If you had to determine what everything in your home was worth, where would you begin? To make it easier, we can eliminate all the things that are considered to be part of your dwelling and are insured within that limit under your homeowner insurance policy. So we can forget about items such as kitchen cabinets, bathtubs or showers, basically anything that is attached and is a permanent fixture of the structure.
One of our Account Executives previously defined your contents coverage as anything that would fall out if you were able to lift your home and shake it upside down, what an easy way to distinguish!
It may be easier to value your contents by taking a closer look at each room in your house separately. The kitchen would include dishware, utensils, pots and pans and all large and small appliances. What would be the replacement value of your fridge, stove or dishwasher? You may have to google search an online store and compare your items with something similar in nature to determine the best estimate per item. Do not forget to include items on the counter, you need to replace those too.
Does this sound easy to do? Not at all. Some rooms in your home may prove easier than others, the bathroom, for example, usually contains less contents. Those rooms with various contents can probably be grouped into small categories with a total for the entire bunch of similar items, no need to separate a value for every makeup item or photo frame.
As you make your way through the house, room by room, also make notes of items which are not easily replaceable. If you own any antique furniture, for example, it would be highly recommended that these items be appraised and a copy submitted to your insurer for reference. You want to make sure the items are properly insured, and that at the time of a claim the correct value is accounted for in your inventory of property.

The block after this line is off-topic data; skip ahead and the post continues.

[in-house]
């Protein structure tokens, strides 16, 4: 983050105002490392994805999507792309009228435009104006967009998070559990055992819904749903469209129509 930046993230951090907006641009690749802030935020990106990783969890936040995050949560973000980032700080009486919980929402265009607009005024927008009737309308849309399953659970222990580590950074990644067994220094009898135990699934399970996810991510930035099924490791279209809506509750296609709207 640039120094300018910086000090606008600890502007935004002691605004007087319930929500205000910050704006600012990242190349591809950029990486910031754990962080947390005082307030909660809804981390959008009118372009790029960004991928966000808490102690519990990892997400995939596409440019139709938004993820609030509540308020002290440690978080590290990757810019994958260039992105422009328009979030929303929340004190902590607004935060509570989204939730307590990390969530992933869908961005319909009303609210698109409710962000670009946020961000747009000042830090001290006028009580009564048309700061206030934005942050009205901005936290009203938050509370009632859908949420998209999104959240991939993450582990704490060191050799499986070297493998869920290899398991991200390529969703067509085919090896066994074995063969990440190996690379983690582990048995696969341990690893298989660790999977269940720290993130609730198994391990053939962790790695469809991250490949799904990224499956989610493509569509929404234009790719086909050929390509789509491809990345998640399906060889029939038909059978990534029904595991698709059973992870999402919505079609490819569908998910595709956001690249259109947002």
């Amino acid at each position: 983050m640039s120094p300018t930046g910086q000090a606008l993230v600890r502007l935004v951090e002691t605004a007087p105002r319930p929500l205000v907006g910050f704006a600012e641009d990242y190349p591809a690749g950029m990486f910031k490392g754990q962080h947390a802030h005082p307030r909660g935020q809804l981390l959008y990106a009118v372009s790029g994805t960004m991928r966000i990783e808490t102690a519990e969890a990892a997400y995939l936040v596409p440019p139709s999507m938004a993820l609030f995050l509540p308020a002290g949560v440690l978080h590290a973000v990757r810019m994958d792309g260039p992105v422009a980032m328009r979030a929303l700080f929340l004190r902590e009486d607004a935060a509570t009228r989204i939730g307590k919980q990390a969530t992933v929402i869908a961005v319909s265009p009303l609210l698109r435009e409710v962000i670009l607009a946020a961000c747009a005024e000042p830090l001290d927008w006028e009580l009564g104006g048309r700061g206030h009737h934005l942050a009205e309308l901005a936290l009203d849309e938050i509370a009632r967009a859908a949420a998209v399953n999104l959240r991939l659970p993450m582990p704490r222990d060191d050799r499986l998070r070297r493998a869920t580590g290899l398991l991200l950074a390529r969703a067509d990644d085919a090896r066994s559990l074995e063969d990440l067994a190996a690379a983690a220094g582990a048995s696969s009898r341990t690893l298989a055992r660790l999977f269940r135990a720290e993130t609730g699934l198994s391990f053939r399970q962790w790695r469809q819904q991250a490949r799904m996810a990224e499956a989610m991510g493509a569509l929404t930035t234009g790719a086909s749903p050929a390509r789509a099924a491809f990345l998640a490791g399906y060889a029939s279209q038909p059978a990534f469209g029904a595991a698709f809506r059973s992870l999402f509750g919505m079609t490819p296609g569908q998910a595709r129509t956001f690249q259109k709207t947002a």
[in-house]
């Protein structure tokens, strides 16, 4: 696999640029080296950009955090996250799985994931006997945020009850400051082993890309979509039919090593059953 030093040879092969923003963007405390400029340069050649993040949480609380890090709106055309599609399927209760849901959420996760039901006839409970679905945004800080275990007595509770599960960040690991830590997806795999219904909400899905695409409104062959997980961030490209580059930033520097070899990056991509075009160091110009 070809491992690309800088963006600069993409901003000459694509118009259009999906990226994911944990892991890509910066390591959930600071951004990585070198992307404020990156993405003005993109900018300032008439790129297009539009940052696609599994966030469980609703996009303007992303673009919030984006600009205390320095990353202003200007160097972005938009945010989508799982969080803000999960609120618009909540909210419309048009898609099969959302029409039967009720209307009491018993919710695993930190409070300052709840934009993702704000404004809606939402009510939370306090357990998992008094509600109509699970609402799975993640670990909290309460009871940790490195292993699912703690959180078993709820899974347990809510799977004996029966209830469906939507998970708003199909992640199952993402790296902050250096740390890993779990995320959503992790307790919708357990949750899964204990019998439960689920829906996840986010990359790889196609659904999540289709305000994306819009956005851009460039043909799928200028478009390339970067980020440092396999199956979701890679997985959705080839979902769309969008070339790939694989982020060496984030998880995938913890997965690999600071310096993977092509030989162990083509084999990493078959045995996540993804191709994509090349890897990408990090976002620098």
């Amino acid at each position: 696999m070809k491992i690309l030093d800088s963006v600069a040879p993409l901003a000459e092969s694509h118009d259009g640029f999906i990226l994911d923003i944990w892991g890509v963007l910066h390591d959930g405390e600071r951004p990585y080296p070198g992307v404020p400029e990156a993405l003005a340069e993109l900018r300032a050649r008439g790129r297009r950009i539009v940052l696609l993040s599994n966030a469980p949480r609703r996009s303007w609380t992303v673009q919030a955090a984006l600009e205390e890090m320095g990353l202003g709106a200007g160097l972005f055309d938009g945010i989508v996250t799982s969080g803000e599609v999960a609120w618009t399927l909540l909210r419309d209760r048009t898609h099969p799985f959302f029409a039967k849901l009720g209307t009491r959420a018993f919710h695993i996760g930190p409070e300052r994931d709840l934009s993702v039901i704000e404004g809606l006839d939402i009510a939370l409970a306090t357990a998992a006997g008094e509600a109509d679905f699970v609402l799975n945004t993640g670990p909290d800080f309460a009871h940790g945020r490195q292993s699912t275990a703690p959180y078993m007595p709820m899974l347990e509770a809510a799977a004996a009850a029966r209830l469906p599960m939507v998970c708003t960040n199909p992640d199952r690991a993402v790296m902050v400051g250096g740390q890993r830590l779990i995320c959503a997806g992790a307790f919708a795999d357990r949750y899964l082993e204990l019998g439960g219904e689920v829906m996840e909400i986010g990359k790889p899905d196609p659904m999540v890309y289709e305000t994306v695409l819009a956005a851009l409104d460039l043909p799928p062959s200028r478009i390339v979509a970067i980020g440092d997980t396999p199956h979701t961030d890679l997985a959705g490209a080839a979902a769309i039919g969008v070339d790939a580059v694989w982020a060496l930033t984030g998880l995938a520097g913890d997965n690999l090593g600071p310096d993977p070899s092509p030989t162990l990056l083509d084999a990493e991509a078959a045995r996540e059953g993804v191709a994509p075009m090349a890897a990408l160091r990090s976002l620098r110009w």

Here are some key items to identify in various rooms of your home:
ALL clothes, tv and other electronics, jewelry, shoes, books, curtains, blankets & pillows, any wall art or decorative items
Furniture, tv and other electronics, items in wall units or on shelves, curtains, any wall art or decorative items, area rugs, lamps
Appliances (large and small), silverware, glassware & dishware, pots & pans, cooking utensils and recipe books
Table & chairs, hutch or other shelves, items in cabinets
Coats, shoes & boots, vacuum, children games & toys, sewing machine, towels and washcloths
Children toys, furniture, tv and other electronics, wall art or decorative items
Lawnmower, snowblower, bicycles
Cell phones, collectibles
Take time in determining the full value of your personal items within the household, a couple of very important tips:
Update regularly. Not necessarily every year, that would be very time-consuming. Any major purchases should be added to your total to ensure an accurate measure.
Compare your total to the insurance limit under your homeowner, tenant or condo policy. If your policy limit falls short of your total calculated please inquire with your agent to purchase additional coverage and increase accordingly.
Paper lists of items get lost, keep a digital copy (along with perhaps a video of each room), and an extra copy offsite with a family member or friend in the event you suffer a fire and your list is destroyed.
Speak with an Erie Mutual representative if you have any questions or concerns about your policy contents coverage, we gladly will keep a list of your contents in an electronic file for you as well. Please do not wait until you are too late to realize you lack adequate insurance coverage, get adding those items today!!
Article Written by Darcy Johnson
Erie Mutual Insurance Manager – Sales, Marketing & Business Development
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